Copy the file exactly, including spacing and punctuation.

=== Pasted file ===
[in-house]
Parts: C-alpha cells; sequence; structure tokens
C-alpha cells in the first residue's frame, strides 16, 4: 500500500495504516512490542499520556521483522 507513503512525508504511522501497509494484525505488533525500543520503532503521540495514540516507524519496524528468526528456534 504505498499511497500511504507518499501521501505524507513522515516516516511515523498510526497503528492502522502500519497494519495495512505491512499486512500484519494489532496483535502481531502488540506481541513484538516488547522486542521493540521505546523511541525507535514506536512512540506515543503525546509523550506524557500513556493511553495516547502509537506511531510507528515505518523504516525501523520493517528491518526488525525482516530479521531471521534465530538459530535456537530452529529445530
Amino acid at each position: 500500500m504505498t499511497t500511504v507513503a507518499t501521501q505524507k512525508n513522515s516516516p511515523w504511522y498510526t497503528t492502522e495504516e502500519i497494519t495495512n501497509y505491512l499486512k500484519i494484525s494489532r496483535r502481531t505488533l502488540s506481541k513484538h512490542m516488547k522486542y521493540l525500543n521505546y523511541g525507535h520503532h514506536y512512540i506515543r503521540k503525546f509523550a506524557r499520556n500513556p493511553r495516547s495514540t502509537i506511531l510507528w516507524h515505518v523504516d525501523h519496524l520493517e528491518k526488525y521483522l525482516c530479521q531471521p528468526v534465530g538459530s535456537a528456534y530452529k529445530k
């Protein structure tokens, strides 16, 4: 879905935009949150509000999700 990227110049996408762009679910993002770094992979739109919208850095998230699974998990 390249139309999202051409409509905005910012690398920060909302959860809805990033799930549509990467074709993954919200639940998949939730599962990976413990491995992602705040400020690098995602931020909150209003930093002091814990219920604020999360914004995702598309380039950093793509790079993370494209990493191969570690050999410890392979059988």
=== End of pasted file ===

[in-house]
Parts: C-alpha cells; sequence; structure tokens
C-alpha cells in the first residue's frame, strides 16, 4: 500500500495504516512490542499520556521483522 507513503512525508504511522501497509494484525505488533525500543520503532503521540495514540516507524519496524528468526528456534 504505498499511497500511504507518499501521501505524507513522515516516516511515523498510526497503528492502522502500519497494519495495512505491512499486512500484519494489532496483535502481531502488540506481541513484538516488547522486542521493540521505546523511541525507535514506536512512540506515543503525546509523550506524557500513556493511553495516547502509537506511531510507528515505518523504516525501523520493517528491518526488525525482516530479521531471521534465530538459530535456537530452529529445530
Amino acid at each position: 500500500m504505498t499511497t500511504v507513503a507518499t501521501q505524507k512525508n513522515s516516516p511515523w504511522y498510526t497503528t492502522e495504516e502500519i497494519t495495512n501497509y505491512l499486512k500484519i494484525s494489532r496483535r502481531t505488533l502488540s506481541k513484538h512490542m516488547k522486542y521493540l525500543n521505546y523511541g525507535h520503532h514506536y512512540i506515543r503521540k503525546f509523550a506524557r499520556n500513556p493511553r495516547s495514540t502509537i506511531l510507528w516507524h515505518v523504516d525501523h519496524l520493517e528491518k526488525y521483522l525482516c530479521q531471521p528468526v534465530g538459530s535456537a528456534y530452529k529445530k
């Protein structure tokens, strides 16, 4: 879905935009949150509000999700 990227110049996408762009679910993002770094992979739109919208850095998230699974998990 390249139309999202051409409509905005910012690398920060909302959860809805990033799930549509990467074709993954919200639940998949939730599962990976413990491995992602705040400020690098995602931020909150209003930093002091814990219920604020999360914004995702598309380039950093793509790079993370494209990493191969570690050999410890392979059988």